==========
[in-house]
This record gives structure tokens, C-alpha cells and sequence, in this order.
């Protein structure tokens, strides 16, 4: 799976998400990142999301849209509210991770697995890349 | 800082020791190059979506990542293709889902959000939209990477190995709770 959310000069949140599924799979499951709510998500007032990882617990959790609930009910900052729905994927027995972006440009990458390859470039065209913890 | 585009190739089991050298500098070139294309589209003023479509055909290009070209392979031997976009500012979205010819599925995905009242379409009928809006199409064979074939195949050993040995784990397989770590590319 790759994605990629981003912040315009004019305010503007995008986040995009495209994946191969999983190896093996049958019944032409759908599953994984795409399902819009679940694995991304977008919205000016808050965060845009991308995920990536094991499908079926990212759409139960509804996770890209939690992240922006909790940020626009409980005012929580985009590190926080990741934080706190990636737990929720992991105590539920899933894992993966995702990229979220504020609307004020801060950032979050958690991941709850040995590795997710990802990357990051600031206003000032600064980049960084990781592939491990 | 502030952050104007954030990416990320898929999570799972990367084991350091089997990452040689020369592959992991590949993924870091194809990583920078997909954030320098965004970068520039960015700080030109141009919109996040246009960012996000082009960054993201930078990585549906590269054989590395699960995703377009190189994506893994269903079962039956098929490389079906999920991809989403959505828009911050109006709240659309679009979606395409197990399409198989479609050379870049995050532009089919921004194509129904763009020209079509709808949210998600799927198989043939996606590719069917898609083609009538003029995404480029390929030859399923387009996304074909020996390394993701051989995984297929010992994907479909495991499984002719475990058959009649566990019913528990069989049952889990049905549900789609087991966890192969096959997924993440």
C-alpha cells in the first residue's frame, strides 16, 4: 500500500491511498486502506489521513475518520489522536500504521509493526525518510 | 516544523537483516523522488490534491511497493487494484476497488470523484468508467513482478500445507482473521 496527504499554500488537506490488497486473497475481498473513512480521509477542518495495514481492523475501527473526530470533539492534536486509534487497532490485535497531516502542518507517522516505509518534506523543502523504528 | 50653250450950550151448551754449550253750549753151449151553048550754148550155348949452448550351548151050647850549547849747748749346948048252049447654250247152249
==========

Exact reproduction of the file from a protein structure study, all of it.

[in-house]
This record gives structure tokens, C-alpha cells and sequence, in this order.
């Protein structure tokens, strides 16, 4: 799976998400990142999301849209509210991770697995890349 | 800082020791190059979506990542293709889902959000939209990477190995709770 959310000069949140599924799979499951709510998500007032990882617990959790609930009910900052729905994927027995972006440009990458390859470039065209913890 | 585009190739089991050298500098070139294309589209003023479509055909290009070209392979031997976009500012979205010819599925995905009242379409009928809006199409064979074939195949050993040995784990397989770590590319 790759994605990629981003912040315009004019305010503007995008986040995009495209994946191969999983190896093996049958019944032409759908599953994984795409399902819009679940694995991304977008919205000016808050965060845009991308995920990536094991499908079926990212759409139960509804996770890209939690992240922006909790940020626009409980005012929580985009590190926080990741934080706190990636737990929720992991105590539920899933894992993966995702990229979220504020609307004020801060950032979050958690991941709850040995590795997710990802990357990051600031206003000032600064980049960084990781592939491990 | 502030952050104007954030990416990320898929999570799972990367084991350091089997990452040689020369592959992991590949993924870091194809990583920078997909954030320098965004970068520039960015700080030109141009919109996040246009960012996000082009960054993201930078990585549906590269054989590395699960995703377009190189994506893994269903079962039956098929490389079906999920991809989403959505828009911050109006709240659309679009979606395409197990399409198989479609050379870049995050532009089919921004194509129904763009020209079509709808949210998600799927198989043939996606590719069917898609083609009538003029995404480029390929030859399923387009996304074909020996390394993701051989995984297929010992994907479909495991499984002719475990058959009649566990019913528990069989049952889990049905549900789609087991966890192969096959997924993440």
C-alpha cells in the first residue's frame, strides 16, 4: 500500500491511498486502506489521513475518520489522536500504521509493526525518510 | 516544523537483516523522488490534491511497493487494484476497488470523484468508467513482478500445507482473521 496527504499554500488537506490488497486473497475481498473513512480521509477542518495495514481492523475501527473526530470533539492534536486509534487497532490485535497531516502542518507517522516505509518534506523543502523504528 | 50653250450950550151448551754449550253750549753151449151553048550754148550155348949452448550351548151050647850549547849747748749346948048252049447654250247152249